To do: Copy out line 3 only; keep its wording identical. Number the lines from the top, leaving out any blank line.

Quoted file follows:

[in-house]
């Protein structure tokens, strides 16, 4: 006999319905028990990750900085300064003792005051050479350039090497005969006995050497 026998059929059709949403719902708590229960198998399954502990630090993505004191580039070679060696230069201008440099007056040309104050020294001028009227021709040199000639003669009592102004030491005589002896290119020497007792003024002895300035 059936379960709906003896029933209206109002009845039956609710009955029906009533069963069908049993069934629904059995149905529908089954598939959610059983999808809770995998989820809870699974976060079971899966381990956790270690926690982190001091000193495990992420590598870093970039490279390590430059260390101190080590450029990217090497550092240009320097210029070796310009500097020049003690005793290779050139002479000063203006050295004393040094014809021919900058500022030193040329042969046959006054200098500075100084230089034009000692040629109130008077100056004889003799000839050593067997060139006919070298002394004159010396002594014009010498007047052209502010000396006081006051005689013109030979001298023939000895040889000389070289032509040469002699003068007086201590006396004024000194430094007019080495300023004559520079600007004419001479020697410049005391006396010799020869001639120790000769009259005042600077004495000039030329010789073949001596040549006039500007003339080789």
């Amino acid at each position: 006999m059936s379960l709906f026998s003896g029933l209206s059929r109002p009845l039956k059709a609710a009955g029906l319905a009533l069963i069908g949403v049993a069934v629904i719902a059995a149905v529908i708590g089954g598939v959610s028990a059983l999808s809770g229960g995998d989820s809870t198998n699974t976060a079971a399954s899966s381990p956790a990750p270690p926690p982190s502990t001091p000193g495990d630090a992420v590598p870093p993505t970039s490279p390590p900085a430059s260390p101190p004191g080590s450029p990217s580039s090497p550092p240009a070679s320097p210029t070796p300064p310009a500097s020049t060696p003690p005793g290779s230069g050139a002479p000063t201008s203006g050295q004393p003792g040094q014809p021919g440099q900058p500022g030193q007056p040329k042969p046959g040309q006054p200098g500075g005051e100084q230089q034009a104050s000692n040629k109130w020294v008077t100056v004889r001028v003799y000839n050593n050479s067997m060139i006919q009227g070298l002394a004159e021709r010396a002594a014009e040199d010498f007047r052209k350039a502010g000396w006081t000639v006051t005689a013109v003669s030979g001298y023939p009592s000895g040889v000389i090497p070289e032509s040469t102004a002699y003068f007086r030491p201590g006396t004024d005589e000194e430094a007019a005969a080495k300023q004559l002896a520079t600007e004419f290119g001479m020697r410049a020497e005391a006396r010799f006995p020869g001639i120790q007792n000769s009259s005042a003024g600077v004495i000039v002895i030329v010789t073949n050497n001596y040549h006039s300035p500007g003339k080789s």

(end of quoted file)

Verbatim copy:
């Amino acid at each position: 006999m059936s379960l709906f026998s003896g029933l209206s059929r109002p009845l039956k059709a609710a009955g029906l319905a009533l069963i069908g949403v049993a069934v629904i719902a059995a149905v529908i708590g089954g598939v959610s028990a059983l999808s809770g229960g995998d989820s809870t198998n699974t976060a079971a399954s899966s381990p956790a990750p270690p926690p982190s502990t001091p000193g495990d630090a992420v590598p870093p993505t970039s490279p390590p900085a430059s260390p101190p004191g080590s450029p990217s580039s090497p550092p240009a070679s320097p210029t070796p300064p310009a500097s020049t060696p003690p005793g290779s230069g050139a002479p000063t201008s203006g050295q004393p003792g040094q014809p021919g440099q900058p500022g030193q007056p040329k042969p046959g040309q006054p200098g500075g005051e100084q230089q034009a104050s000692n040629k109130w020294v008077t100056v004889r001028v003799y000839n050593n050479s067997m060139i006919q009227g070298l002394a004159e021709r010396a002594a014009e040199d010498f007047r052209k350039a502010g000396w006081t000639v006051t005689a013109v003669s030979g001298y023939p009592s000895g040889v000389i090497p070289e032509s040469t102004a002699y003068f007086r030491p201590g006396t004024d005589e000194e430094a007019a005969a080495k300023q004559l002896a520079t600007e004419f290119g001479m020697r410049a020497e005391a006396r010799f006995p020869g001639i120790q007792n000769s009259s005042a003024g600077v004495i000039v002895i030329v010789t073949n050497n001596y040549h006039s300035p500007g003339k080789s």